Unenhanced axial CT images
A 56-year-old male patient presented to the ER in haemorrhagic shock with abdominal pain and vomiting fresh blood. His medical history included an open aortobiiliac bypass with a polyester graft to treat Leriche syndrome two years ago.
Due to the previous history of aortobiiliac bypass, an aortoenteric fistula was initially suspected and CT was performed before an upper gastrointestinal endoscopy.
Unenhanced CT showed a distended stomach and duodenal lumen filled with blood clots and the loss of the normal fat plane between the aorta and the duodenal wall.
The arterial phase showed a massive contrast extravasation from the vascular graft into the duodenal lumen and the venous phase a more extensive collection of blood in the bowel lumen.
The patient underwent emergency laparotomy: The bowel was resected and the graft was removed and replaced.
Aortoenteric fistula (AEF) is a communication between the aorta and the gastrointestinal (GI) tract and represents an uncommon cause of catastrophic gastrointestinal bleeding (GIB) with a mortality approaching 100% without emergent surgery .
AEF is classified as primary (without previous aortic surgery) or secondary (with previous aortic surgery)
-PAEF: (annual incidence around 0,007 per million ): It occurs de novo between the aorta and the bowel in patients with no previous aortic surgery with an untreated aortic aneurysm (closely associated with atherosclerosis and less frequently with other predisposing conditions such as syphilis, tuberculosis, infection of mycotic aneurysms and collagen vascular disease), which long-standing pressure erodes the bowel loops, usually the 3rd or 4th parts of the duodenum. It has also been described in cases of infectious aortitis, penetrating peptic ulcers and GI malignancies invading a normal aorta .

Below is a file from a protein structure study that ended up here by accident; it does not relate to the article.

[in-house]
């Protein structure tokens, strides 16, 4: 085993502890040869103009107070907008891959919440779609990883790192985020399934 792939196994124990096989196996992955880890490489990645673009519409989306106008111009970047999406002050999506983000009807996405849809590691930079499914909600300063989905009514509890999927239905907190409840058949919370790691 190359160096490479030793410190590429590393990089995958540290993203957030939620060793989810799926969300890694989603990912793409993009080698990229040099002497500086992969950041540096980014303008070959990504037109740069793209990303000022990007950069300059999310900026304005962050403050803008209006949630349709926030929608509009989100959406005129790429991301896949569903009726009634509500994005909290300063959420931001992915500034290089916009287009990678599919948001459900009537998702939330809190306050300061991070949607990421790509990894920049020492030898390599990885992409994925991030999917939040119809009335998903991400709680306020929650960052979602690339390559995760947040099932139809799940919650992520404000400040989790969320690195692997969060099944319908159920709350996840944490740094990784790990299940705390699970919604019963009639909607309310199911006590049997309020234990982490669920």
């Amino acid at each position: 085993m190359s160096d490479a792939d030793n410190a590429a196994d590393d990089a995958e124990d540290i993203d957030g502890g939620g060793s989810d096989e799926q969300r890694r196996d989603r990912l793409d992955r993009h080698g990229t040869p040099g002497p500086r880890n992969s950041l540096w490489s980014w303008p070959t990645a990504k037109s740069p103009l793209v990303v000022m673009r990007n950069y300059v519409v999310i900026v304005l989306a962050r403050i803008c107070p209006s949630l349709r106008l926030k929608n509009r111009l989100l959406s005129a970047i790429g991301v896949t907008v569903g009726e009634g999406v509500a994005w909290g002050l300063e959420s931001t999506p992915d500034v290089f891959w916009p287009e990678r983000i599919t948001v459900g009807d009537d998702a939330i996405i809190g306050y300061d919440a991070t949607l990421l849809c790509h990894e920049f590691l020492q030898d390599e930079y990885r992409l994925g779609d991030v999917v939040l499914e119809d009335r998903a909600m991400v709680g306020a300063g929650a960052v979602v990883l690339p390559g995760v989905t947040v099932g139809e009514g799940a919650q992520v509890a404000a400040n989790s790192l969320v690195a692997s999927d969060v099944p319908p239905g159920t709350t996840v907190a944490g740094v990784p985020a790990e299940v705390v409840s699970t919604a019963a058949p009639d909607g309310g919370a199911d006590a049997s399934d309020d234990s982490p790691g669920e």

-SAEF: (annual incidence around 0,3% to 0,2% ): It occurs in patients with previous aortic reconstruction surgery between a suture line of a vascular graft and the intestine, secondarily to pulsating pressure of the graft on the bowel wall, pseudoaneurysm formation and/or infection of the graft. Its most common site is the duodenum (73%), specially its third part . The interval between surgery and the development of fistula can range from months to years .
Symptomatology can be varied but includes signs of infection and of GIB. Other symptoms are abdominal pain (30%), back pain (15%) and abdominal pulsatile mass (6%). .
AEF tends to present with transient and self-limited bleeding episodes (“herald” GIB) due to mucosal ulceration and focal necrosis followed by massive life-threatening haemorrhage due to a true aortoenteric communication.
AEF can be mistaken for other causes of upper GIB (oesophageal/gastric varices, peptic ulcer disease or Mallory-Weiss tears).
Due to its short acquisition time and assessment of both vascular and extravascular structures, computed tomography (CT) is the first-line technique in cases of suspected AEF.
Typical CT features of AEF include loss of the normal fat plane between the aorta and the bowel, gas or liquid surrounding the aorta or the vascular graft (highly suspicious 3-4 weeks after surgery), focal bowel wall thickening and extravasation of aortic contrast media into the bowel lumen .
Treatment requires excision of the graft, wide debridement in cases of infected tissue, bowel repair or resection and revascularisation with in situ graft replacement or placement of an extra-anatomic bypass.
Early postoperative mortality remains around 30% .
Written informed patient consent for publication has been obtained.
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